When it comes to the Koi, almost everyone has probably heard about this fish. Whether you are a fan of fish studies or you might have noticed its popularity as a tattoo motive, Kois are having a cult status in today’s culture and not only in the Japanese one.
The Koi, short form for Nishikigoi, is highly appreciated for its colorful appearance and is loaded with symbolism too.
How the Koi turned into a Dragon
Part of its popularity leads back to an ancient legend in which a group of Kois overcame the Yellow River of China. They swam the river upwards, which required strength and perseverance. At the end of the river they faced a waterfall. Most of the fish turned around and went down the river again, lead by its flow. Only a few remaining ones stayed and tried to jump up the waterfall. Finally, one of them, the smallest one, was able to reach the top of the waterfall. The Gods rewarded him by turning him, a little Koi, into a golden dragon.
For all the 90s kids out there, here is short cross reference: do you remember one of the most popular Japanese games? Yes, correct! Even Pokemon uses this ancient legend. It took lot of hard work and perseverance to turn Magikarp into what? Exactly, Gyarados – a dragon – just saying.
The subject of the Koi and many more motives blazed their trail from Chinese culture to the Japanese one. One of the most liked characters of Japanese folklore is Kintaro, a boy who is wrestling for example with a giant Koi.
The era of Ukiyo-e offers a variety of different wood printings representing this image. If you want to read more about the era of Ukiyo-e check out our article “The Rise of Irezumi in Japan”.
Full body tattoos got quite famous in Japan, because of the artist Ichiyusay Kuniyoshi (1797 – 1861) and his illustrated book of 108 Suikoden. Over the centuries the illustration of the Koi developed in the world of Irezumi. Compared to our western World representation, the motives deviate a lot.
The Koi as a tattoo motive
From Japan straight into the heart of Berlin at Good Old Times Tattoo. As a tattoo motive, Kois are quite popular nowadays because they are fully loaded with symbolism. Coming back to the ancient tale, Kois stand for strength, perseverance, ambition and determination. Furthermore, it is used as a metaphor for luck and a long life because the life expectancy of a Koi goes up to 60 years. As a former status symbol of the Japanese aristocracy, it is also connected with wealth. Kois in general are connected with positive imagery.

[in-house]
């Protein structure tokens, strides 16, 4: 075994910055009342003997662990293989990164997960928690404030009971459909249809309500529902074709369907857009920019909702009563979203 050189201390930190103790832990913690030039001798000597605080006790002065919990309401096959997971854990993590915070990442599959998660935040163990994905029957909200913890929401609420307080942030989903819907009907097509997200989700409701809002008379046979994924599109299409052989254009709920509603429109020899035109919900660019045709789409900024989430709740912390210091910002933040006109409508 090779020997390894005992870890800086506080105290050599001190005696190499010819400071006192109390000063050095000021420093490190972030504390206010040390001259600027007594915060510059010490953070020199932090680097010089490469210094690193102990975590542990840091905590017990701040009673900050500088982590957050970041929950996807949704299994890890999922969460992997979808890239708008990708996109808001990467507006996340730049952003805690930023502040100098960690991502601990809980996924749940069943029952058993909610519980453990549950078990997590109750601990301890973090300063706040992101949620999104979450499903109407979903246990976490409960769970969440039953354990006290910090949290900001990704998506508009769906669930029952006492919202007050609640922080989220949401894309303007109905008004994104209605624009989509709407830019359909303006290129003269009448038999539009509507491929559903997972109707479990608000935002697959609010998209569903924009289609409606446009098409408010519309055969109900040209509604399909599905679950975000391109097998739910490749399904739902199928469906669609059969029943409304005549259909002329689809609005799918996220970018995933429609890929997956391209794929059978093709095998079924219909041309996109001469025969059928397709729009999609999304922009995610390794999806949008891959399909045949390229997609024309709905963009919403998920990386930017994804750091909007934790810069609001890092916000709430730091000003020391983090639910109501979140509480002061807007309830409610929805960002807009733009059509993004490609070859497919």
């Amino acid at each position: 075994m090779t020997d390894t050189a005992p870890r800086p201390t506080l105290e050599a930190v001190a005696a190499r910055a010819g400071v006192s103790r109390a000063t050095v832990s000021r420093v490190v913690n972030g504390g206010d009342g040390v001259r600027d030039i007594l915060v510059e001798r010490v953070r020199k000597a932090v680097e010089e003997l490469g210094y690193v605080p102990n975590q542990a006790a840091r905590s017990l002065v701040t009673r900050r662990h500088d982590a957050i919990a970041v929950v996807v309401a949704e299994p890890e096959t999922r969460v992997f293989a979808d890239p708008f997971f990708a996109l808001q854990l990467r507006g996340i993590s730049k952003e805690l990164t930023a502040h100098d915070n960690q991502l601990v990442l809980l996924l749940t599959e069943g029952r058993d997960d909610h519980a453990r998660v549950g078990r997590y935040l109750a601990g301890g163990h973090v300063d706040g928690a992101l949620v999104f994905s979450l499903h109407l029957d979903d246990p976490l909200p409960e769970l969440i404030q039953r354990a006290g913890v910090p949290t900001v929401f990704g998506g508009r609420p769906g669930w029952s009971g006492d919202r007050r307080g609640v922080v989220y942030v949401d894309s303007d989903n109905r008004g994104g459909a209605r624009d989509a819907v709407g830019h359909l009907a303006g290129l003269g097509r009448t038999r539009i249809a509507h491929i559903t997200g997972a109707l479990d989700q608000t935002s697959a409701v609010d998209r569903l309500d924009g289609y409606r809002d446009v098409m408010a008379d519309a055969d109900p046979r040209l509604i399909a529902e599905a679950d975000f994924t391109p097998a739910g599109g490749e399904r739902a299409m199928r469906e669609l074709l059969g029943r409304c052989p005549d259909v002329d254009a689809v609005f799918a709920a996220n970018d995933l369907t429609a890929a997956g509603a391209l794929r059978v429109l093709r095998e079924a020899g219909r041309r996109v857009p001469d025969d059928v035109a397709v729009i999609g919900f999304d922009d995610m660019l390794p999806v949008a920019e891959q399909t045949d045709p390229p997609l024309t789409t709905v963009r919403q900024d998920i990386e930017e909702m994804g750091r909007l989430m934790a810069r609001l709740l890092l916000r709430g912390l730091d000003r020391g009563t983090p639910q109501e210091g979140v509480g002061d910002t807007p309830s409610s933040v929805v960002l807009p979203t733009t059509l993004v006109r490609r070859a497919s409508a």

Swen and Claudio have created some back pieces as an example of how a traditional Japanese Koi tattoo could look like. One is going upstream and the other downstream.
Your traditional Japanese Tattoo
A Koi swimming upstream is mostly connoted with autumn and therefore often depicted with maple leaves. It represents the ambition of facing upcoming challenges. Swimming downwards, the Koi is illustrated with cherry blossoms and linked to spring. A Koi going downstream can be seen as an image of successfully overcoming an obstacle.
These two opposing motives are a perfect symbiosis for two sleeves. They also work perfectly as two separate back pieces which can couple to one another.
Regards the coloring, keep in mind, that the different colors also have a separate meaning.
There are many different ways of creating your unique Koi Tattoo seeing the Koi is loaded with symbolism. This is the reason why the Koi is so popular and famous as a motive.
If you are interested in a traditional Japanese Tattoo hit us up at Good Old Times Tattoo Berlin. Swen and Matteo will take care of you and your Tattoo idea 🙂 In case you would like to read more about traditional Japanese Tattoos or other topics let us know or check out the other posts.